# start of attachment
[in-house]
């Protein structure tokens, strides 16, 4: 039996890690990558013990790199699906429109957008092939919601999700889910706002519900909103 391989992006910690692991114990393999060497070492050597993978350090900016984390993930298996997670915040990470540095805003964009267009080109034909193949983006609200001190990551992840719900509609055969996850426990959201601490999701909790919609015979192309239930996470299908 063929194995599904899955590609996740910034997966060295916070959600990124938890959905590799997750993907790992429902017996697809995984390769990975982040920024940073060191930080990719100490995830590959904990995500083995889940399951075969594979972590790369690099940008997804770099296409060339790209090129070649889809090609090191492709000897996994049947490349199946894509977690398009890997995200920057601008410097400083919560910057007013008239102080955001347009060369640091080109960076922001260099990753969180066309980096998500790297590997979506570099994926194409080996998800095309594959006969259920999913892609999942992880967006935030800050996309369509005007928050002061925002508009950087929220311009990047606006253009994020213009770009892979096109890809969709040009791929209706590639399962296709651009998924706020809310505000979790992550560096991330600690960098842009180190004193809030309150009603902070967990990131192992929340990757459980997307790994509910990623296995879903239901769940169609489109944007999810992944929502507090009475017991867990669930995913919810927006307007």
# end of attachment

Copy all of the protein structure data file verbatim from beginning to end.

[in-house]
């Protein structure tokens, strides 16, 4: 039996890690990558013990790199699906429109957008092939919601999700889910706002519900909103 391989992006910690692991114990393999060497070492050597993978350090900016984390993930298996997670915040990470540095805003964009267009080109034909193949983006609200001190990551992840719900509609055969996850426990959201601490999701909790919609015979192309239930996470299908 063929194995599904899955590609996740910034997966060295916070959600990124938890959905590799997750993907790992429902017996697809995984390769990975982040920024940073060191930080990719100490995830590959904990995500083995889940399951075969594979972590790369690099940008997804770099296409060339790209090129070649889809090609090191492709000897996994049947490349199946894509977690398009890997995200920057601008410097400083919560910057007013008239102080955001347009060369640091080109960076922001260099990753969180066309980096998500790297590997979506570099994926194409080996998800095309594959006969259920999913892609999942992880967006935030800050996309369509005007928050002061925002508009950087929220311009990047606006253009994020213009770009892979096109890809969709040009791929209706590639399962296709651009998924706020809310505000979790992550560096991330600690960098842009180190004193809030309150009603902070967990990131192992929340990757459980997307790994509910990623296995879903239901769940169609489109944007999810992944929502507090009475017991867990669930995913919810927006307007």